Artemisia armeniaca Willd. ex Ledeb.
Artemisia australis Ehrh. ex DC.
Artemisia canescens Willd.
Artemisia cernua Dufour ex Willk. & Lange
Artemisia cernuiflora Dufour ex Willk. & Lange
Artemisia eschscholtziana Besser
Artemisia hispanica Jacq.
Artemisia inconspicua Spreng.
Artemisia jacquinii Raeusch.
Artemisia microcephala Hillebr.
Artemisia pinnatifida Jacquem. ex DC.
Artemisia pyromacha Viv.
Artemisia ramosa Lag. ex Willk. & Lange
Artemisia seriphium Pourr. ex Willk. & Lange
Common Name: Biennial Wormwood
Artemisia biennis is an annual to biennial plant usually growing 30 - 80cm tall, exceptionally to 150cm. The plant usually produces a single, unbranched stem[
The plant is harvested from the wild for local use as a medicine and possibly also as a food.
Although we have seen no specific reports for this species, many members of this genus contain potentially allergenic sesquiterpene lactones that can cause skin reactions[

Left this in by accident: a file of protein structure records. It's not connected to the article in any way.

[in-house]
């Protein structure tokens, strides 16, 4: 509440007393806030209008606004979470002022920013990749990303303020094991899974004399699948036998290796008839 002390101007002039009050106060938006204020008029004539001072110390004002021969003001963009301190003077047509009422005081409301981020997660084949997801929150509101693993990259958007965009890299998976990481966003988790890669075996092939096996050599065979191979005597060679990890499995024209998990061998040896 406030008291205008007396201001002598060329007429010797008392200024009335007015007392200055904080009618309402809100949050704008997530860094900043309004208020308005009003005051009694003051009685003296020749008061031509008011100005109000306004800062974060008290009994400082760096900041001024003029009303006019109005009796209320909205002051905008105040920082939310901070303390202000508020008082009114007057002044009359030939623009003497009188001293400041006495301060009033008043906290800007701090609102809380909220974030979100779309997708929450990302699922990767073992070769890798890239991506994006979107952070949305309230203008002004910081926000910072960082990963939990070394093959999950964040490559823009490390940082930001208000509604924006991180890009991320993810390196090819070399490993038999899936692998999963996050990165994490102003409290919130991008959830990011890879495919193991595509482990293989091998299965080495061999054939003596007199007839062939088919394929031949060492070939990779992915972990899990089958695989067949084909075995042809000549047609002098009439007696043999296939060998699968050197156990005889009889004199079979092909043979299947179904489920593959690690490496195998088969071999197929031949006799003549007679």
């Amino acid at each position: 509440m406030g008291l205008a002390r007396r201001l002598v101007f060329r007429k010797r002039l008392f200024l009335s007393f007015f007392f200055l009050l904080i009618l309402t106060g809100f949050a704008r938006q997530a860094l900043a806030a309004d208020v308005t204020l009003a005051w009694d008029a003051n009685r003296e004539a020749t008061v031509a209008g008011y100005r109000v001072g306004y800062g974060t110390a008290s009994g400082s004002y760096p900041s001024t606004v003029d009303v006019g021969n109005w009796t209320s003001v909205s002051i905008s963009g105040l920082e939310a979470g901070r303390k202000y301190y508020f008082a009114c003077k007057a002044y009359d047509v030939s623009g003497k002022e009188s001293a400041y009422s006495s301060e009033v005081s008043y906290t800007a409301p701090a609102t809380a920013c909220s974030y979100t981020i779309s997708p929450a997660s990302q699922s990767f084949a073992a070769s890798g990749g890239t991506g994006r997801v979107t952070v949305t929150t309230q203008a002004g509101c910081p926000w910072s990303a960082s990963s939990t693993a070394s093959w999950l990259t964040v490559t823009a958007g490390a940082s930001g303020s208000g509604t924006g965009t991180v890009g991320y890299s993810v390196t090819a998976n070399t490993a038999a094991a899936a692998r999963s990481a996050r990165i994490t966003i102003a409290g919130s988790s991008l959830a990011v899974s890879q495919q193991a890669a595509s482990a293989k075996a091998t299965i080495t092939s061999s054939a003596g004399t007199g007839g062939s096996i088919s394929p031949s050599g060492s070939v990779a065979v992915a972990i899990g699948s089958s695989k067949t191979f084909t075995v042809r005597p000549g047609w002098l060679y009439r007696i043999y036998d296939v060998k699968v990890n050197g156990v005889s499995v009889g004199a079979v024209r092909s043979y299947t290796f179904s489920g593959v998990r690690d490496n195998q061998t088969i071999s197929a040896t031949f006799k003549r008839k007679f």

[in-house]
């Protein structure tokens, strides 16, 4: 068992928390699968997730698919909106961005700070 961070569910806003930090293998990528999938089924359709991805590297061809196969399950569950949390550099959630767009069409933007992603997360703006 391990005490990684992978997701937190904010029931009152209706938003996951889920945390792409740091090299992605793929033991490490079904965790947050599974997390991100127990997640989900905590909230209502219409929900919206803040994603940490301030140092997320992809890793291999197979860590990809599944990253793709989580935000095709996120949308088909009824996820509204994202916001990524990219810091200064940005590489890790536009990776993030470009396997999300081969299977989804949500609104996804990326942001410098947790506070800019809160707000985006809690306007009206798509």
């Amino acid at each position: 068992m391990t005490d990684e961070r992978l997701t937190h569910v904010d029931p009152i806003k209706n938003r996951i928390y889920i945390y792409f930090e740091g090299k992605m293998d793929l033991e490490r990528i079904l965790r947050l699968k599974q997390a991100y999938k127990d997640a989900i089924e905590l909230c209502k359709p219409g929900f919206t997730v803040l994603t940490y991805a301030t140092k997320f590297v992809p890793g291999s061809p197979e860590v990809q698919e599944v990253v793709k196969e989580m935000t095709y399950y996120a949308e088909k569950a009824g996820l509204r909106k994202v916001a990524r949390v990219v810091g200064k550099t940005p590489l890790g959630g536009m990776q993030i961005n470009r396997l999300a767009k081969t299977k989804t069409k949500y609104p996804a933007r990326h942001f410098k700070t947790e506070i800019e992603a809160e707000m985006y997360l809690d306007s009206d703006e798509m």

N. America - Quebec to Alaska and south to California, New England, Indiana etc.
Open ground, clearings, burns, roadsides and waste places[
]. Disturbed habitats, margins of vernal pools, desert flats, usually clay or silty soils; at elevations from 600 - 2,000 metres[
Species in this genus are generally easily grown, succeeding in a well-drained circumneutral or slightly alkaline loamy soil, preferring a sunny position[
]. They tend to be longer lived, more hardy and more aromatic when they are grown in a poor dry soil[
Established plants are drought tolerant.
Members of this genus are rarely if ever troubled by browsing deer[
]. No further details are given, but the seed is very small and fiddly to utilize[
The plant contains an essential oil and has been used in the treatment of stomach cramps, colic and painful menstruation[
]. Externally, it has been used for treating sores and wounds[
]. The report does not specify which part of the plant is used.
The seeds, mixed with molasses, have been used as a parasiticide in getting rid of worms[
Seed - surface sow spring in a greenhouse. Do not allow the compost to dry out. When large enough to handle, prick the seedlings out into individual pots and plant them out in early summer.
The seed can also be sown in situ during late spring.